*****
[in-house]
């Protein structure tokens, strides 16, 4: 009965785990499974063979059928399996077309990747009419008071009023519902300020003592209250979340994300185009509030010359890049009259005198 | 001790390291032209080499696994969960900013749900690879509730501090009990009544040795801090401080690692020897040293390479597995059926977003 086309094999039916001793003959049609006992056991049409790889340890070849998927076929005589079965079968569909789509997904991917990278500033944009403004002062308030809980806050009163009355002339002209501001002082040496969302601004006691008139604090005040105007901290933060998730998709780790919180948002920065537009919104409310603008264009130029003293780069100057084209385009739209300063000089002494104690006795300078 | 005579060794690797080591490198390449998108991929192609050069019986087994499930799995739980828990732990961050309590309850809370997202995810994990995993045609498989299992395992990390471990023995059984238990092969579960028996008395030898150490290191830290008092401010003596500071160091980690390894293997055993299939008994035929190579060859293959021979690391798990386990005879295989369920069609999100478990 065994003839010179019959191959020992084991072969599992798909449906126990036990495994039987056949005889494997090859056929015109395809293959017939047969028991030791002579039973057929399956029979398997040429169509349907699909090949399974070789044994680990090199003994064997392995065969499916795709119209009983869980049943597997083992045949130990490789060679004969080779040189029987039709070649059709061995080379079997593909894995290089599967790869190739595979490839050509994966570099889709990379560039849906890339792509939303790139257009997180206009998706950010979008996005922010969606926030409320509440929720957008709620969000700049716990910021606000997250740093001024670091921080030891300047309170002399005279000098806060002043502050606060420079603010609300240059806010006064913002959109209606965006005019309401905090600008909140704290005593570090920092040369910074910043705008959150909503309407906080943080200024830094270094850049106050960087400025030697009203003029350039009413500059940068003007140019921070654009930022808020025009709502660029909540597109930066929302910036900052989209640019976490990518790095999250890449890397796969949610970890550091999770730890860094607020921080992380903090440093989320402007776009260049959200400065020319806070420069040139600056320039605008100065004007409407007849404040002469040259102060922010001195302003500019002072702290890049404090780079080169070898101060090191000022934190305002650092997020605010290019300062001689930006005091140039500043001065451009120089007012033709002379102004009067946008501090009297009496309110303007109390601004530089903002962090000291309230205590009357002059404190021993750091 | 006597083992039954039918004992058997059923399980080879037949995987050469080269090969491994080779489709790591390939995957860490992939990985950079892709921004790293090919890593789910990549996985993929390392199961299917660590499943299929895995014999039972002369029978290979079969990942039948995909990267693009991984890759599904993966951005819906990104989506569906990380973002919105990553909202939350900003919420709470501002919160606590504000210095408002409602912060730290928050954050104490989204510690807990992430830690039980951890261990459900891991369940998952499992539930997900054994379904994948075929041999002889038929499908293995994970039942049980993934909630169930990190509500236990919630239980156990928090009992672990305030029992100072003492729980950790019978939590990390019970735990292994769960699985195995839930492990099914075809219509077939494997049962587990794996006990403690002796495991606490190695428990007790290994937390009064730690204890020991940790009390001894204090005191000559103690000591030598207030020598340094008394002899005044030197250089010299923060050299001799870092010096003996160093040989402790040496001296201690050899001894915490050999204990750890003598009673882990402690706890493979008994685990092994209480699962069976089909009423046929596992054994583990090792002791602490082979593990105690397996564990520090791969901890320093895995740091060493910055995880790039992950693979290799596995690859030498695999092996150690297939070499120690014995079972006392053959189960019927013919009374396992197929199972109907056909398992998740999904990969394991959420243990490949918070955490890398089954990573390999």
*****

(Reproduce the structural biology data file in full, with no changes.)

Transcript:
[in-house]
């Protein structure tokens, strides 16, 4: 009965785990499974063979059928399996077309990747009419008071009023519902300020003592209250979340994300185009509030010359890049009259005198 | 001790390291032209080499696994969960900013749900690879509730501090009990009544040795801090401080690692020897040293390479597995059926977003 086309094999039916001793003959049609006992056991049409790889340890070849998927076929005589079965079968569909789509997904991917990278500033944009403004002062308030809980806050009163009355002339002209501001002082040496969302601004006691008139604090005040105007901290933060998730998709780790919180948002920065537009919104409310603008264009130029003293780069100057084209385009739209300063000089002494104690006795300078 | 005579060794690797080591490198390449998108991929192609050069019986087994499930799995739980828990732990961050309590309850809370997202995810994990995993045609498989299992395992990390471990023995059984238990092969579960028996008395030898150490290191830290008092401010003596500071160091980690390894293997055993299939008994035929190579060859293959021979690391798990386990005879295989369920069609999100478990 065994003839010179019959191959020992084991072969599992798909449906126990036990495994039987056949005889494997090859056929015109395809293959017939047969028991030791002579039973057929399956029979398997040429169509349907699909090949399974070789044994680990090199003994064997392995065969499916795709119209009983869980049943597997083992045949130990490789060679004969080779040189029987039709070649059709061995080379079997593909894995290089599967790869190739595979490839050509994966570099889709990379560039849906890339792509939303790139257009997180206009998706950010979008996005922010969606926030409320509440929720957008709620969000700049716990910021606000997250740093001024670091921080030891300047309170002399005279000098806060002043502050606060420079603010609300240059806010006064913002959109209606965006005019309401905090600008909140704290005593570090920092040369910074910043705008959150909503309407906080943080200024830094270094850049106050960087400025030697009203003029350039009413500059940068003007140019921070654009930022808020025009709502660029909540597109930066929302910036900052989209640019976490990518790095999250890449890397796969949610970890550091999770730890860094607020921080992380903090440093989320402007776009260049959200400065020319806070420069040139600056320039605008100065004007409407007849404040002469040259102060922010001195302003500019002072702290890049404090780079080169070898101060090191000022934190305002650092997020605010290019300062001689930006005091140039500043001065451009120089007012033709002379102004009067946008501090009297009496309110303007109390601004530089903002962090000291309230205590009357002059404190021993750091 | 006597083992039954039918004992058997059923399980080879037949995987050469080269090969491994080779489709790591390939995957860490992939990985950079892709921004790293090919890593789910990549996985993929390392199961299917660590499943299929895995014999039972002369029978290979079969990942039948995909990267693009991984890759599904993966951005819906990104989506569906990380973002919105990553909202939350900003919420709470501002919160606590504000210095408002409602912060730290928050954050104490989204510690807990992430830690039980951890261990459900891991369940998952499992539930997900054994379904994948075929041999002889038929499908293995994970039942049980993934909630169930990190509500236990919630239980156990928090009992672990305030029992100072003492729980950790019978939590990390019970735990292994769960699985195995839930492990099914075809219509077939494997049962587990794996006990403690002796495991606490190695428990007790290994937390009064730690204890020991940790009390001894204090005191000559103690000591030598207030020598340094008394002899005044030197250089010299923060050299001799870092010096003996160093040989402790040496001296201690050899001894915490050999204990750890003598009673882990402690706890493979008994685990092994209480699962069976089909009423046929596992054994583990090792002791602490082979593990105690397996564990520090791969901890320093895995740091060493910055995880790039992950693979290799596995690859030498695999092996150690297939070499120690014995079972006392053959189960019927013919009374396992197929199972109907056909398992998740999904990969394991959420243990490949918070955490890398089954990573390999």